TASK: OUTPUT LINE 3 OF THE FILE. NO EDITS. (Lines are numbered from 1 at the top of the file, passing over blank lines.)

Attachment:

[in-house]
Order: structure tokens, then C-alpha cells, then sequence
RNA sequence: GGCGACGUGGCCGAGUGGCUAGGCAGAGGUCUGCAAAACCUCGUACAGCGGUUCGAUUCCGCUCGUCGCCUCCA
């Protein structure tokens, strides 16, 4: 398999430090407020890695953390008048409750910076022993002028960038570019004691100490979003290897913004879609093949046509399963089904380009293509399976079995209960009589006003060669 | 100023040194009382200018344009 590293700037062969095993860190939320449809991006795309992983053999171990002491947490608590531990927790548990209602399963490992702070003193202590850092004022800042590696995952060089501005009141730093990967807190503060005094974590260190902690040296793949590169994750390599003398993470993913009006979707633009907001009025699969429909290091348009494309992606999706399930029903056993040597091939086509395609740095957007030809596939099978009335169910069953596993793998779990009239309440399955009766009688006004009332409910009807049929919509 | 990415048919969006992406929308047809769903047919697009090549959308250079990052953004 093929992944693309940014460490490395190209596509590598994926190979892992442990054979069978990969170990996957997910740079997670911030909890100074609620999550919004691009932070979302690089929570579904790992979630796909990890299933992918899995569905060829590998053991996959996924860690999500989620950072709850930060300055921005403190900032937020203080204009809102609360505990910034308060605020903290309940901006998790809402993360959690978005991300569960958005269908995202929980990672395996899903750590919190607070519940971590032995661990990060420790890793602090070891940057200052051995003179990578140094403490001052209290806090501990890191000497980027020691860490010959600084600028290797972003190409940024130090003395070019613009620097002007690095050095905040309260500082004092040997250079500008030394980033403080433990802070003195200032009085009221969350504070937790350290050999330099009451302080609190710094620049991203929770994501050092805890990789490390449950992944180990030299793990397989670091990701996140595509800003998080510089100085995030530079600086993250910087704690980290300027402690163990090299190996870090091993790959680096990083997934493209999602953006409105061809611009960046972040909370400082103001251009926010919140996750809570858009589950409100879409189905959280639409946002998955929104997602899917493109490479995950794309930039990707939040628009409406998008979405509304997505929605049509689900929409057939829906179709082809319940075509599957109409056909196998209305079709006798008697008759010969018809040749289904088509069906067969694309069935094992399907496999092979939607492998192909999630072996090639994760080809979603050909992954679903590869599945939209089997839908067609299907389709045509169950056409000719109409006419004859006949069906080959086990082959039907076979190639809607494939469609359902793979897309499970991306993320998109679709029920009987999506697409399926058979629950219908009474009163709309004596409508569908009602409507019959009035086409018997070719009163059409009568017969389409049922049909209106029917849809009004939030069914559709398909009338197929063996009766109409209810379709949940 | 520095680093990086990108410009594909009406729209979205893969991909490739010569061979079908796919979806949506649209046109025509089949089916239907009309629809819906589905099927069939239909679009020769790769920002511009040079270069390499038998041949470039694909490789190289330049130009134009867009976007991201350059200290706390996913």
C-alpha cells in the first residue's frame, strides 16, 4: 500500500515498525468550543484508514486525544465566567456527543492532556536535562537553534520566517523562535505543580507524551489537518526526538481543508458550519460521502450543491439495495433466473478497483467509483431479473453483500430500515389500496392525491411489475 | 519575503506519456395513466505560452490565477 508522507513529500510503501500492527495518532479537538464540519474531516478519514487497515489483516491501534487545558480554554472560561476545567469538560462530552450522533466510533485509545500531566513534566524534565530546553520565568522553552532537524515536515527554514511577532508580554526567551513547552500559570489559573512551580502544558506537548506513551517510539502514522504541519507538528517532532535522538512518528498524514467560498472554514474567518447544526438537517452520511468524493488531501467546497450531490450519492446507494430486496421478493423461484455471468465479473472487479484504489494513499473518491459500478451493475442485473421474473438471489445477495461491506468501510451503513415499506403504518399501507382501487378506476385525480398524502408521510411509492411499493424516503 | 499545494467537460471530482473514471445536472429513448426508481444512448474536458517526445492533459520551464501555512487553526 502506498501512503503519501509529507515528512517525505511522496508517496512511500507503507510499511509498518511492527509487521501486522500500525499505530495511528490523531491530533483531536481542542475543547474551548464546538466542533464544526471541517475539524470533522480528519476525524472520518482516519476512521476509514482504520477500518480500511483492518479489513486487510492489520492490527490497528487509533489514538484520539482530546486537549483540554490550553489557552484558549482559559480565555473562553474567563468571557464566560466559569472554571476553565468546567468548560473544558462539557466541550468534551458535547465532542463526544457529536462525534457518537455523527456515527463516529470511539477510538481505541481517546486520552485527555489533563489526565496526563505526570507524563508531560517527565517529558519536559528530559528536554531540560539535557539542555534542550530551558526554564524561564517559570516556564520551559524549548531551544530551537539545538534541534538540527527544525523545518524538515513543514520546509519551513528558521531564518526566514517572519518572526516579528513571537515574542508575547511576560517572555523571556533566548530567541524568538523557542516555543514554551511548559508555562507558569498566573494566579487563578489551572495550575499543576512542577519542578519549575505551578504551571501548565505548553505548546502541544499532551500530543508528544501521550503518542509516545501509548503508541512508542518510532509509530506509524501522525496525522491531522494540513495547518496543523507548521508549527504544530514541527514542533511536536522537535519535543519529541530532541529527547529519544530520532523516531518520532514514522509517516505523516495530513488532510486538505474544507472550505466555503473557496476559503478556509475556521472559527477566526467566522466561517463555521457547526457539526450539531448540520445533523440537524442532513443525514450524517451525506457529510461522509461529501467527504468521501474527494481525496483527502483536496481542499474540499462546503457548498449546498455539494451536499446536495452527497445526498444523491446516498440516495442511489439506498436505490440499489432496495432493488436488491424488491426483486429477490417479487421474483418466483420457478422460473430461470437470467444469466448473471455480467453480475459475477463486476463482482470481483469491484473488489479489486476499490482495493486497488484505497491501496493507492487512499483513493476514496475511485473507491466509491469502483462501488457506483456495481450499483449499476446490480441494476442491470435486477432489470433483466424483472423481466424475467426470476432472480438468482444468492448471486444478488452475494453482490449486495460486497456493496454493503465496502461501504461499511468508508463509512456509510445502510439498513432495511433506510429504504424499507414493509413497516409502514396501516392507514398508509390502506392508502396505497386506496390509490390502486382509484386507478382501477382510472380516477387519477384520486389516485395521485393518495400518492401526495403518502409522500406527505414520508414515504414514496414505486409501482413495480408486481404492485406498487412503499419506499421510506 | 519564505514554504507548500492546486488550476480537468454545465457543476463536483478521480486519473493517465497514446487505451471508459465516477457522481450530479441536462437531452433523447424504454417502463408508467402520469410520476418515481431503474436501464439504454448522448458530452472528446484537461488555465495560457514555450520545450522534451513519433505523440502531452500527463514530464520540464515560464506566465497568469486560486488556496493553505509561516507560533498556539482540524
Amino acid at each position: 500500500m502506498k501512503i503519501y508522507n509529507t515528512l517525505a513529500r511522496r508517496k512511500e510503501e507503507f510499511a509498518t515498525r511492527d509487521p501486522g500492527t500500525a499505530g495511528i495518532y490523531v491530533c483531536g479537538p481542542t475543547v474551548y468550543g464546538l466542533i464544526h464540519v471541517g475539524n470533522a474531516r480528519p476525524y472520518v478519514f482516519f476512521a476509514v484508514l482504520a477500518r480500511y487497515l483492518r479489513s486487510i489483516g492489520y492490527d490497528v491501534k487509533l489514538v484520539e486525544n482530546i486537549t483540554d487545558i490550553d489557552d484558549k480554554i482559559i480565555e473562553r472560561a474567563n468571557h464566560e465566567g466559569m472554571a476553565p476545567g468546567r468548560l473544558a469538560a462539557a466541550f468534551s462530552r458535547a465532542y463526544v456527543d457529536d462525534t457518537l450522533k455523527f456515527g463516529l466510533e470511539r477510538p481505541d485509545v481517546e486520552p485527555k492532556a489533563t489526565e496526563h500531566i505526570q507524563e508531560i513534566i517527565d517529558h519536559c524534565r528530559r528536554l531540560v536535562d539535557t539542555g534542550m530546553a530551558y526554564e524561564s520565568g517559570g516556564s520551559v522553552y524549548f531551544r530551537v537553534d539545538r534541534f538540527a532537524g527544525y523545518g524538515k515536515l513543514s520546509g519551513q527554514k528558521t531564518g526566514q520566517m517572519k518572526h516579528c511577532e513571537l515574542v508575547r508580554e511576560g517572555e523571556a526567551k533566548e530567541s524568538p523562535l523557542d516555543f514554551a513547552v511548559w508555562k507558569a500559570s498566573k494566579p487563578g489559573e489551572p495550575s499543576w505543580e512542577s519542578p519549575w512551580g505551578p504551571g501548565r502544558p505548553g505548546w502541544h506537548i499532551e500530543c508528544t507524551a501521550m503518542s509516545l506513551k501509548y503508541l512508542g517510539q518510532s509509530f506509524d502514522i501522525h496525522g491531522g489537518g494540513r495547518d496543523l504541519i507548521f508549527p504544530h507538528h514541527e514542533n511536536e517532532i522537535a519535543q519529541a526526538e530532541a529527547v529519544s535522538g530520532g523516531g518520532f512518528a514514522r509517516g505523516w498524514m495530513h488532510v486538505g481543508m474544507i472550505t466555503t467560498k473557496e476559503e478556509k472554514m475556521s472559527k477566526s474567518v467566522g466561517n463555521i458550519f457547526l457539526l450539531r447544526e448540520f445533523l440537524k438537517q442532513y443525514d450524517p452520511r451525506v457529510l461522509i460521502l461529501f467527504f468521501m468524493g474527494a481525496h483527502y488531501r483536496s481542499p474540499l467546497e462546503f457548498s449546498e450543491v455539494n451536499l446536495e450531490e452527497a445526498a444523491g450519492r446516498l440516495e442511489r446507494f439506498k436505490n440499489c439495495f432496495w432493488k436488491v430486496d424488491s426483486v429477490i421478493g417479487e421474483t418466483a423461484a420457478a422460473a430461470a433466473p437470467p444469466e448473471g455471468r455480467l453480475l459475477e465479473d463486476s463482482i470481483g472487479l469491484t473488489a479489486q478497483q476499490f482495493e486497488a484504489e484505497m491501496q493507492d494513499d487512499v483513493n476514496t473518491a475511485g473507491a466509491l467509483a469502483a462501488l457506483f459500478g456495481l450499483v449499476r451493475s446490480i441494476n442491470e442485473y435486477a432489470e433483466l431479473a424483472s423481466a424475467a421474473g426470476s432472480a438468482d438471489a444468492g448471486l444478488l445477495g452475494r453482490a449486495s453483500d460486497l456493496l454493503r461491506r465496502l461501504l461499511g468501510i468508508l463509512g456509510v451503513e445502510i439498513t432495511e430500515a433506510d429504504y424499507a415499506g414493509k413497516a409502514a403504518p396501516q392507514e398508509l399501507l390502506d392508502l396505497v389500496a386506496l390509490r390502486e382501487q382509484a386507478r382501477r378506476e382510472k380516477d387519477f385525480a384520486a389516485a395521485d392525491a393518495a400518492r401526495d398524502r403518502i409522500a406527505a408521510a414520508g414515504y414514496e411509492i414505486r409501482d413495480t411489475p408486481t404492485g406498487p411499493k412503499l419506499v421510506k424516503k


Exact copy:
RNA sequence: GGCGACGUGGCCGAGUGGCUAGGCAGAGGUCUGCAAAACCUCGUACAGCGGUUCGAUUCCGCUCGUCGCCUCCA